Timely teamwork speeds transfer to Trauma Center

Chaplains help meet spiritual needs

Continued from the front page.

By Chaplain Dennis Smith

worked closely with Beatrice Fire and Rescue to transfer care. A pre-determined landing site at the Beatrice Municipal Airport made the transition flow smoothly. After only four minutes on the ground, StarCare was en route to the BryanLGH Trauma Center, where Hayden was assessed by the trauma team.” The Albers family has the best of memories regarding the first responders’ care. “They were so good!” said Carrie Albers. “They calmed down Hayden and loaded him in the ambulance and told me they’d already called StarCare, so they were driving Hayden to the airport and that the helicopter would fly him to BryanLGH West.” Carrie was able to fly with Hayden, whose vital signs remained stable the entire time. “We made it quickly to the Trauma Center, and he had X-rays and tests. He’s a very, very lucky boy!” she added. The .22 caliber bullet had grazed Hayden’s pelvic bone, fracturing it before continuing in an arc and lodging next to his coccyx. According to Carrie and her husband Todd Albers, physicians left the projectile inside Hayden because attempting to remove it might create more issues. He spent three nights in the ICU at BryanLGH West so that the staff could watch for possible internal bleeding. His recovery during the following weeks went well. “Honestly, he doesn’t have any problems now – he’s playing basketball and running around so that you’d never know he’d been injured,” she said. “This happened on a Thursday afternoon, and he was back at school the next week, using crutches to keep weight off the injured side. “It’s a miracle. He’s 100 percent. Honestly, we had nothing but good experiences with everybody who took care of Hayden – and the boys’ friendship is probably even stronger after going through all this.”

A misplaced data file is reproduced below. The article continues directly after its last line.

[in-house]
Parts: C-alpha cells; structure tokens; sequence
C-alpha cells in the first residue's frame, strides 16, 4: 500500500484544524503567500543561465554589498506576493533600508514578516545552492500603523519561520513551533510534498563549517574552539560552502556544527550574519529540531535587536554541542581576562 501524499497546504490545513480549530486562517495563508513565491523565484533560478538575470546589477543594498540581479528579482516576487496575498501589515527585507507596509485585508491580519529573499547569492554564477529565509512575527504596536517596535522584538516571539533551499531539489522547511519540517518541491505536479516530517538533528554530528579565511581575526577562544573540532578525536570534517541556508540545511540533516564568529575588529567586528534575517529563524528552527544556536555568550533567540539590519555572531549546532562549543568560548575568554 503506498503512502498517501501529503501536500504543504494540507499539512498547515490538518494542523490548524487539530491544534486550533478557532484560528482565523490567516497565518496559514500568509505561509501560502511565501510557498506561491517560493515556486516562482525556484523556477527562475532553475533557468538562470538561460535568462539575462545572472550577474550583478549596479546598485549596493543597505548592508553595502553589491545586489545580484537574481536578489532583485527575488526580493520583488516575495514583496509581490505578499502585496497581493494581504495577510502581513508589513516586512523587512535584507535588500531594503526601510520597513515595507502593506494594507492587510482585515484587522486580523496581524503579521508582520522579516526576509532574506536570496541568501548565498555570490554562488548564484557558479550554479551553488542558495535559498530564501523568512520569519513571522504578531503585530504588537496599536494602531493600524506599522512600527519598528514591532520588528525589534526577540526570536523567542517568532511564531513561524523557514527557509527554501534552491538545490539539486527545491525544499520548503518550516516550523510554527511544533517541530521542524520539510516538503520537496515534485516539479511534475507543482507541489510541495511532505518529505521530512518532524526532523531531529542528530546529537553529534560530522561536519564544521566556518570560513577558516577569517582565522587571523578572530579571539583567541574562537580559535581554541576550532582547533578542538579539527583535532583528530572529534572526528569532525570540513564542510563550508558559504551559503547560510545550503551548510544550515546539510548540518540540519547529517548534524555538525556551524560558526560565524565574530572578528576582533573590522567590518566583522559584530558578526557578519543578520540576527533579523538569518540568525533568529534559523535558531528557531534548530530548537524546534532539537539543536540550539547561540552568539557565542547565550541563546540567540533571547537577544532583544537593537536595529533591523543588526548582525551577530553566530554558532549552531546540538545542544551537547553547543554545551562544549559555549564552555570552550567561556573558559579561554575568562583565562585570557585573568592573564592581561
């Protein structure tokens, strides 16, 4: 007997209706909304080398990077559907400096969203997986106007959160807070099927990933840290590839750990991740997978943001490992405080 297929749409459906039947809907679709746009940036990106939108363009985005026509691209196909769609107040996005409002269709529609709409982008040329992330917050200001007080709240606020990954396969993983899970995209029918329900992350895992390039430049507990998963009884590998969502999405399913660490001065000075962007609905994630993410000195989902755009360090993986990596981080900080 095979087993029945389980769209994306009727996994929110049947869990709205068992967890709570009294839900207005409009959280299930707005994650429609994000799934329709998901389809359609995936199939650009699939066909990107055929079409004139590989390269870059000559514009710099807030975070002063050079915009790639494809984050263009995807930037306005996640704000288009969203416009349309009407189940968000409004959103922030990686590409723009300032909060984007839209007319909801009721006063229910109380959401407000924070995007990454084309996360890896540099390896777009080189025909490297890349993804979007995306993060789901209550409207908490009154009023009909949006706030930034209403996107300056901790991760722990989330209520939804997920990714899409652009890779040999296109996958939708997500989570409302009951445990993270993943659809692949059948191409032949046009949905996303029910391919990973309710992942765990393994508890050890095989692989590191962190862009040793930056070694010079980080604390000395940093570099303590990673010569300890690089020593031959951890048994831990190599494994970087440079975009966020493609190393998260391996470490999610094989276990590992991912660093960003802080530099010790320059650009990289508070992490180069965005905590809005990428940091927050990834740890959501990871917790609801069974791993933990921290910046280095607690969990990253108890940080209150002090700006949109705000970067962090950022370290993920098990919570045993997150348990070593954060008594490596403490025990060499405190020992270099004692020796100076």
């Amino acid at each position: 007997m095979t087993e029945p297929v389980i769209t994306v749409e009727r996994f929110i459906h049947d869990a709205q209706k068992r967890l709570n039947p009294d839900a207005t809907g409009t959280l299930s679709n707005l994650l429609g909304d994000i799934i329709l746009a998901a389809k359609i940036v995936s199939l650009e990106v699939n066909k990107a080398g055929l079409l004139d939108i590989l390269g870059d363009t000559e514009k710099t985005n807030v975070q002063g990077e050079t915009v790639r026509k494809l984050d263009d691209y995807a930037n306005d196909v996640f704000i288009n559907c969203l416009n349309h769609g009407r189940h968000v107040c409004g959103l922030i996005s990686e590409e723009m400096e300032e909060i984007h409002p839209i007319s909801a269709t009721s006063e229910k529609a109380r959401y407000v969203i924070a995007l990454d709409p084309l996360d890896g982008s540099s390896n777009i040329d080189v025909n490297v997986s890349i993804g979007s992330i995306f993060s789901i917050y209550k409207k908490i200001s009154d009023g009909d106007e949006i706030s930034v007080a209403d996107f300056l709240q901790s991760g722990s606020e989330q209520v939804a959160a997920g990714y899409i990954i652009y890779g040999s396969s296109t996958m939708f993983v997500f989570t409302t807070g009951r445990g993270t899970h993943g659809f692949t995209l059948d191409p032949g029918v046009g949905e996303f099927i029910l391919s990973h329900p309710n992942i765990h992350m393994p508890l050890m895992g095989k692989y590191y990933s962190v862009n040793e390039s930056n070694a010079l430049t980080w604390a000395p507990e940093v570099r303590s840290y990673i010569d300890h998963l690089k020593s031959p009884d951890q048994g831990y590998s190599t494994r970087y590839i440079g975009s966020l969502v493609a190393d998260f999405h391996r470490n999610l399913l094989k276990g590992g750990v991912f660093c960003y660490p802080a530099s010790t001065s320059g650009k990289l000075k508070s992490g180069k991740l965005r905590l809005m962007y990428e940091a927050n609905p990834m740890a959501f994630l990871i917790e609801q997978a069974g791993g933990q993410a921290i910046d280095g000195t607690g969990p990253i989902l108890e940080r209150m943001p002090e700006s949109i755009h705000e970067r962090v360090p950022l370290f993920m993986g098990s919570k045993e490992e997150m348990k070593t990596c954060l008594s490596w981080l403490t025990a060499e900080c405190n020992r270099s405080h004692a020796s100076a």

To learn more about transporting patients to the Trauma Center, call Jan Shaner at (402) 481-5006 or Sheila Uridil at (402) 481-5150. 2

Greetings, I’m Dennis Smith, the newest member of the BryanLGH Pastoral Care Department. I am one of four full-time chaplains, and our department also has three chaplains serving in part-time positions. At any hour, every day of the year, a chaplain is on call to serve when needed. Our first priority is to connect with hospital staff to assess immediate needs and concerns. Initially there may be notifications to be made and family members to be guided to waiting areas. Ongoing updates will be made to minimize anxieties and facilitate good communication. An assessment will be made to determine which support systems are available for the patient and loved ones. It may be determined that clergy and a faith community are important to a patient, and our chaplains work hard

to engage one’s own faith community if this is desired. As the patient’s course of treatment is determined, we will assist the family to new areas of the medical center. We work to get family and friends connected as soon as possible. Meeting spiritual needs is a unique piece that chaplains on the Trauma Team provide. For example, assisting people as they deal with difficult issues such as purpose/meaning, forgiveness, hope, comfort, the Divine and the Eternal. Please note: Chaplains are here to augment, not replace, a patient’s own clergy. I consider it a privilege to work with such an amazing team and incredible facility. Assisting with people in the midst of their trauma journey is truly a sacred experience, and I feel honored to be part of such a service.